Sunday, August 10, 2008

Penang

Less than 24 hours after arriving from Tokyo and while still on Tokyo hang-over, L. and I left for the city of Penang in Malaysia, a world heritage site.

First, our hotel. 

The Eastern and Oriental Hotel is the oldest and most famous hotel in Penang. The hotel offers only suites, and each room has a butler on call.

I liked this hotel, but the only downside is you had to pay for internet access. Bah.

Second, the sites. Penang has been described by many people as "a more authentic Singapore," pretty much because, well, it is. It looks older, more multi-racial, and less organized (making it more believable). As with Singapore, it has its fair share of Mosques (this is the Acheen Street Mosque [1808]):

 
Churches (this is St. George's Church, the oldest Anglican church in Southeast Asia [1818]):
and Buddhist Temples (this is the Kek Lok Si Temple [1890, but some parts still in construction], the largest Buddhist Temple in Malaysia):

Also impressive was Khoo Kongsi [1906], a very extravagant clan house: 


Finally, the food. The primary reason we went to Penang was to eat this kind of Chinese-Malay-Indian food, L.'s favorite cuisine. In contrast to our Tokyo experience, L. and I ate only at the hawker centers in Penang (believe it or not we survived on less than US$200 for the entire trip for both of us, excluding only the airline tickets and hotel charges). The food looks like food from Singapore, but with some slight variations.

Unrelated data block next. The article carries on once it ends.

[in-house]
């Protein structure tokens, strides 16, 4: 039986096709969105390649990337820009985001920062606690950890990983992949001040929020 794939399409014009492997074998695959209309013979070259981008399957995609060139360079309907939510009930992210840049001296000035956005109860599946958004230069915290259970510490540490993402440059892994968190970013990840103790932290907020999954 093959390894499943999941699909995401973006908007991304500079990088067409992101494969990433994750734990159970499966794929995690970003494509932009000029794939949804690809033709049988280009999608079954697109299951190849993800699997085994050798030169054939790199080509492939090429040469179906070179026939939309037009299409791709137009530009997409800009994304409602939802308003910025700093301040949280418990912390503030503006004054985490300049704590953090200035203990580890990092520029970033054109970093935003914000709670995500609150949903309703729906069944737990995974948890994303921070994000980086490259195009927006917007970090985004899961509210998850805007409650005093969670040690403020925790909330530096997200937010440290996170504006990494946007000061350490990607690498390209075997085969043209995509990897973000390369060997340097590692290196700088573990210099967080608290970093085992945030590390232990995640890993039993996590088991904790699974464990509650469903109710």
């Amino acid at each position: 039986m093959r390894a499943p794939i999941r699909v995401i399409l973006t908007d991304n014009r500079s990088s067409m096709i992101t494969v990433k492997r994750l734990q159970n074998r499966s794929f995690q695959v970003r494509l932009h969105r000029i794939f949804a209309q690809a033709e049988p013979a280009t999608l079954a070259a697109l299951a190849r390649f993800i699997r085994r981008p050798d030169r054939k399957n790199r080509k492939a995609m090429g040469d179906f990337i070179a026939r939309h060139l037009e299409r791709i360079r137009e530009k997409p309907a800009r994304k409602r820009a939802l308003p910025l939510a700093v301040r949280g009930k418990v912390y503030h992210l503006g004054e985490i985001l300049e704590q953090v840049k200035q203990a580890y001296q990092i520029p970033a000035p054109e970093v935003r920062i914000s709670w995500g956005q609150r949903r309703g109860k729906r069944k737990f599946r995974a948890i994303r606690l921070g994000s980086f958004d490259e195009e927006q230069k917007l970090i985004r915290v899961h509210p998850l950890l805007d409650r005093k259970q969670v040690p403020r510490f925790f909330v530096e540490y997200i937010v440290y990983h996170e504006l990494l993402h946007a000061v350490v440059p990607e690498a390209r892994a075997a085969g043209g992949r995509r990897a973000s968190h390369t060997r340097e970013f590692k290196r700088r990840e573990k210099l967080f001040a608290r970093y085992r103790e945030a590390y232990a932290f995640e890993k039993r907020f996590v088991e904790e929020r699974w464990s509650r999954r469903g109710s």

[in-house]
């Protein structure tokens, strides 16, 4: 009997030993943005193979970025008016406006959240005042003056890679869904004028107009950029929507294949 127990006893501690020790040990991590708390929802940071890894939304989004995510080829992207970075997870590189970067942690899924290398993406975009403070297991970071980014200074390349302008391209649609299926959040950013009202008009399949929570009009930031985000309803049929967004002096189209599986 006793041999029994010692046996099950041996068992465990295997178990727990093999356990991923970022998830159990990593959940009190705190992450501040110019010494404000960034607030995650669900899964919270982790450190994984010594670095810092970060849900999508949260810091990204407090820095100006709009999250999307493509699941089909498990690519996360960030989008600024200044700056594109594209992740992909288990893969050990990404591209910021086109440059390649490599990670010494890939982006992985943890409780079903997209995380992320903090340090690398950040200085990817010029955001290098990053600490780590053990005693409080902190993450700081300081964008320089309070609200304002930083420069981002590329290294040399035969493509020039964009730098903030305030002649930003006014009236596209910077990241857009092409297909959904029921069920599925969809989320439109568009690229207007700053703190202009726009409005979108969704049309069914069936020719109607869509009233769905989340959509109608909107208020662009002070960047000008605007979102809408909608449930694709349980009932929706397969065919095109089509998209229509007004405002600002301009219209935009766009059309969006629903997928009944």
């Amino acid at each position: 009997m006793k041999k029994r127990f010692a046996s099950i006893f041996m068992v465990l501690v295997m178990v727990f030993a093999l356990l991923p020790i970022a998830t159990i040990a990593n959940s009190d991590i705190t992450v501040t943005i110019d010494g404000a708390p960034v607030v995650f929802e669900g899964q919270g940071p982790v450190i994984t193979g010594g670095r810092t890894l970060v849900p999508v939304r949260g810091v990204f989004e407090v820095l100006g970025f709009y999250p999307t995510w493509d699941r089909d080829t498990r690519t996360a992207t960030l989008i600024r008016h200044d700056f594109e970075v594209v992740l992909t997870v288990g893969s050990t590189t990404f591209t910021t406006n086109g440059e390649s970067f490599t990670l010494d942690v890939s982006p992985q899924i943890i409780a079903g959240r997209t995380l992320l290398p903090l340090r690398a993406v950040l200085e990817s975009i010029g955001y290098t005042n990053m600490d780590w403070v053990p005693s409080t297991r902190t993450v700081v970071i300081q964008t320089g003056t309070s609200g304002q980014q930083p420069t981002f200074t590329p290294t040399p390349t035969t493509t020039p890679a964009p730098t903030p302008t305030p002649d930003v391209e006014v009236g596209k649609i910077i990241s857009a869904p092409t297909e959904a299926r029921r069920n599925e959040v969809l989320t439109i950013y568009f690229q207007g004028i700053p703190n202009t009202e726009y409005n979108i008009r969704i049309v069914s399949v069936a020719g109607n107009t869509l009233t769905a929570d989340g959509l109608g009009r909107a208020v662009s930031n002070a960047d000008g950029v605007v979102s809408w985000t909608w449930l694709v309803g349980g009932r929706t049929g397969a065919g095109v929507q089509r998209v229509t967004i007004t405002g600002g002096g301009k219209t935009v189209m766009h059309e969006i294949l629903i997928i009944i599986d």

This is my favorite, Laksa assam - tamarind broth based noodles and vegetables with a dollop of shrimp paste (bagoong!):


Char Kway Teow:


Mee Sotong:

Mutton Soup (sup kambing) and beef soup:


and of course, my favorite drink while in Penang, Seasons Chrysanthemum tea:



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